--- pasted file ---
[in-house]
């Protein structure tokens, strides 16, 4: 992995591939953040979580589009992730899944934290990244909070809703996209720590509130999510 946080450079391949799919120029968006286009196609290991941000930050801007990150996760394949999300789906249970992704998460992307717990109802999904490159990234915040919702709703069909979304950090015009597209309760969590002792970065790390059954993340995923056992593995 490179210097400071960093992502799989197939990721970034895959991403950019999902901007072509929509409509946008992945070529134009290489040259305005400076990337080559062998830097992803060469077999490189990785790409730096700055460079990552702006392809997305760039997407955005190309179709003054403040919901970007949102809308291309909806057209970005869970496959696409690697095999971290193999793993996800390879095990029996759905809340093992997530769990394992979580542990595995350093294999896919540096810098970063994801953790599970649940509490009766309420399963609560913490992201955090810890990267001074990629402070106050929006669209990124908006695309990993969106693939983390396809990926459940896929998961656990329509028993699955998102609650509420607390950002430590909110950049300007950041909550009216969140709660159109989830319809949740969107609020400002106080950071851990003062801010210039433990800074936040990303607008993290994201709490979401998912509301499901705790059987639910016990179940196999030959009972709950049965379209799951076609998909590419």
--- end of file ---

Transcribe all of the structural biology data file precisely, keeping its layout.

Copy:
[in-house]
């Protein structure tokens, strides 16, 4: 992995591939953040979580589009992730899944934290990244909070809703996209720590509130999510 946080450079391949799919120029968006286009196609290991941000930050801007990150996760394949999300789906249970992704998460992307717990109802999904490159990234915040919702709703069909979304950090015009597209309760969590002792970065790390059954993340995923056992593995 490179210097400071960093992502799989197939990721970034895959991403950019999902901007072509929509409509946008992945070529134009290489040259305005400076990337080559062998830097992803060469077999490189990785790409730096700055460079990552702006392809997305760039997407955005190309179709003054403040919901970007949102809308291309909806057209970005869970496959696409690697095999971290193999793993996800390879095990029996759905809340093992997530769990394992979580542990595995350093294999896919540096810098970063994801953790599970649940509490009766309420399963609560913490992201955090810890990267001074990629402070106050929006669209990124908006695309990993969106693939983390396809990926459940896929998961656990329509028993699955998102609650509420607390950002430590909110950049300007950041909550009216969140709660159109989830319809949740969107609020400002106080950071851990003062801010210039433990800074936040990303607008993290994201709490979401998912509301499901705790059987639910016990179940196999030959009972709950049965379209799951076609998909590419």